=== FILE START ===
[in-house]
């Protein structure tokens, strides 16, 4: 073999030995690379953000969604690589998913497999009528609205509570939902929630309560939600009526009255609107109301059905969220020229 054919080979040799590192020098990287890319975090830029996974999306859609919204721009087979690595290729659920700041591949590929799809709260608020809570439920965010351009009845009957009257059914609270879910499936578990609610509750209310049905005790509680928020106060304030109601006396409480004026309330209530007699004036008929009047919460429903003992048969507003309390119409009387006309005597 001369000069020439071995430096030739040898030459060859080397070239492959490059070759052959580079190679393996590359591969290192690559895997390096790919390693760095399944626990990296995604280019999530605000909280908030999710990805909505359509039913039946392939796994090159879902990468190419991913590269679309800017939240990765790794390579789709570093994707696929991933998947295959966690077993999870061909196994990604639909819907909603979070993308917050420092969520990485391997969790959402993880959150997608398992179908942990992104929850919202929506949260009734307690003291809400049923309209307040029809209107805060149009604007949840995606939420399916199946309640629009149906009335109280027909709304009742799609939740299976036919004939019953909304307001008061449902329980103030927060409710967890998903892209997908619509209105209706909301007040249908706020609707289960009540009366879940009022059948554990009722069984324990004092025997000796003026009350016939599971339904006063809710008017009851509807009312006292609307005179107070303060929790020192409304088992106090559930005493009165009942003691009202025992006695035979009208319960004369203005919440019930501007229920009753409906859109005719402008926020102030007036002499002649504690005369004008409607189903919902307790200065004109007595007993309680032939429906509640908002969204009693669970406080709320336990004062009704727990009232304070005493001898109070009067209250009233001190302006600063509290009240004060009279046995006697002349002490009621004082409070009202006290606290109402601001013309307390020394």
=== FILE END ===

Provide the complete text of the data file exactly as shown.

[in-house]
């Protein structure tokens, strides 16, 4: 073999030995690379953000969604690589998913497999009528609205509570939902929630309560939600009526009255609107109301059905969220020229 054919080979040799590192020098990287890319975090830029996974999306859609919204721009087979690595290729659920700041591949590929799809709260608020809570439920965010351009009845009957009257059914609270879910499936578990609610509750209310049905005790509680928020106060304030109601006396409480004026309330209530007699004036008929009047919460429903003992048969507003309390119409009387006309005597 001369000069020439071995430096030739040898030459060859080397070239492959490059070759052959580079190679393996590359591969290192690559895997390096790919390693760095399944626990990296995604280019999530605000909280908030999710990805909505359509039913039946392939796994090159879902990468190419991913590269679309800017939240990765790794390579789709570093994707696929991933998947295959966690077993999870061909196994990604639909819907909603979070993308917050420092969520990485391997969790959402993880959150997608398992179908942990992104929850919202929506949260009734307690003291809400049923309209307040029809209107805060149009604007949840995606939420399916199946309640629009149906009335109280027909709304009742799609939740299976036919004939019953909304307001008061449902329980103030927060409710967890998903892209997908619509209105209706909301007040249908706020609707289960009540009366879940009022059948554990009722069984324990004092025997000796003026009350016939599971339904006063809710008017009851509807009312006292609307005179107070303060929790020192409304088992106090559930005493009165009942003691009202025992006695035979009208319960004369203005919440019930501007229920009753409906859109005719402008926020102030007036002499002649504690005369004008409607189903919902307790200065004109007595007993309680032939429906509640908002969204009693669970406080709320336990004062009704727990009232304070005493001898109070009067209250009233001190302006600063509290009240004060009279046995006697002349002490009621004082409070009202006290606290109402601001013309307390020394």